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WSP | Parsons Brinckerhoff uses Autodesk BIM solutions to develop and visualize designs for the Alaskan Way viaduct
“Using Autodesk BIM solutions, we developed design options and supporting materials that helped project agencies and the general public evaluate those alternatives and make informed decisions on the designs. BIM represents a new approach for civil engineers and delivers tremendous efficiency to our design process—allowing us to quickly develop what-if scenarios to inform design decisions.”
— Mike Rigsby, Project Manager, WSP | Parsons Brinckerhoff
For more than 50 years, the Alaskan Way Viaduct has been the main north-south highway through Seattle. In 2001, an earthquake damaged the viaduct, heightening concerns over its seismic safety. Since then, the State of Washington, King County, and the City of Seattle have been working together with the Port of Washington and the United States Federal Highway Administration to find a solution to replace the aging structure, which runs along Seattle’s waterfront and carries 20 to 25 percent of its downtown traffic. The Washington State Department of Transportation (WSDOT) and engineering firm WSP | Parsons Brinckerhoff (PB) have developed numerous replacement options for the viaduct based on the use of surface and elevated roads, tunnels, and public transit strategies.
“One of our biggest challenges has been to develop a series of design alternatives that are very different from each other, yet all seismically safe and fiscally responsible replacement structures for the viaduct,” explains Ron Paananen, WSDOT’s program administrator for the Alaskan Way Viaduct and Seawall Replacement Program. “Replacing the viaduct opens up enormous opportunities to improve quality of life in Seattle by increasing mobility through the downtown while making the waterfront more accessible to the public. We need to clearly communicate our design proposals to the project stakeholders and the public—helping them understand and visualize how they can reclaim their waterfront.”
“Using Autodesk BIM solutions, we developed design options and supporting materials that helped project agencies and the general public evaluate those alternatives and make informed decisions on the designs,” says Mike Rigsby, PB project manager. “BIM represents a new approach for civil engineers and delivers tremendous efficiency to our design process—allowing us to quickly develop what-if scenarios to inform design decisions.” The project team used Civil 3D software, Autodesk Revit software, and Autodesk Navisworks software to integrate different data sources and create intelligent, interactive models that were used for design, visualization, construction planning, and contract packaging. PB also employed Autodesk® 3ds Max® Design software to help create model-based visualizations and simulations of the project.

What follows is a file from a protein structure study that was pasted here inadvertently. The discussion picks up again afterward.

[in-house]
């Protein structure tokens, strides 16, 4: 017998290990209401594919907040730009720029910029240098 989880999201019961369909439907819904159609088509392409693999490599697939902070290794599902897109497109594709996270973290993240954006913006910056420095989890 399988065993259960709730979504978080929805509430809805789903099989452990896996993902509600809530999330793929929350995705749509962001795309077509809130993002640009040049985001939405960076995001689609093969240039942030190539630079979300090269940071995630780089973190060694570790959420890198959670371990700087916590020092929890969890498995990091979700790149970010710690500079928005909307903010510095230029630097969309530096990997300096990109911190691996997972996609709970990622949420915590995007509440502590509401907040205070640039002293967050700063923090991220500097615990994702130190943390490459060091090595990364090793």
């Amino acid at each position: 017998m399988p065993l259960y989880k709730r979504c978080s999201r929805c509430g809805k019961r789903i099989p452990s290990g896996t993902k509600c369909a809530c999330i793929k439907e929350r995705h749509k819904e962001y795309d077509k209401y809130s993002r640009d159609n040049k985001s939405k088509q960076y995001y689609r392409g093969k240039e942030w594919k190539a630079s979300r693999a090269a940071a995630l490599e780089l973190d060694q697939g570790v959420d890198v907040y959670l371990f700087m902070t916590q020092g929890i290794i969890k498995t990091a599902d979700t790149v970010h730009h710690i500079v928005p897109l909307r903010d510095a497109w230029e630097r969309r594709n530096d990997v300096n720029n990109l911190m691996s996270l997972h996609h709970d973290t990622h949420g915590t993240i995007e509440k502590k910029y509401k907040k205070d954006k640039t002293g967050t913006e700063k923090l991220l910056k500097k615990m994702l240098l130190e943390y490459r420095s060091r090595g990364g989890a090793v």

Evaluate design alternatives
PB routinely transferred the BIM-based infrastructure models to 3ds Max Design to help enhance the design—adding surrounding city features, for example—and to create renderings and animations. These visualizations were vital for public outreach efforts and environmental studies.
The visualizations and collaborative capability of Navisworks were also crucial for design reviews. “Our design teams met regularly with project stakeholders for collaborative design review sessions,” says Paananen. “We updated our BIM-based models on the fly to visualize and evaluate trade-offs in real time—helping to speed up our decision-making and design time.”
Facilitate public outreach programs
In 2008, an advisory stakeholder committee of community and business representatives was appointed to review a final set of design options and provide feedback. To help the committee—as well as the general public—understand the design intent and to foster consensus, PB used 3ds Max Design to create hundreds of near-photorealistic images and more than 10 animations. “We even used traffic simulation data in 3ds Max Design software to communicate near realistic transportation behavior,” says Rigsby. “These BIM-based visualizations were crucial for conveying information to the advisory committee as well as the general public.”
Driving through the bored tunnel. Image courtesy of WSP | Parsons Brinckerhoff.
In early 2009, the committee recommended that an underground bored tunnel—combined with improvements to transit and surface streets—should replace the Alaskan Way Viaduct. “Using BIM to clearly visualize the viaduct’s replacement options was essential for reaching this consensus,” says Paananen. “As the program moves forward, timely decisions and communication based on more accurate BIM-based designs will be extremely important for managing contract packaging and avoiding construction delays. And our visualization models will help keep the public informed and help them experience, in advance, their reclaimed waterfront.”
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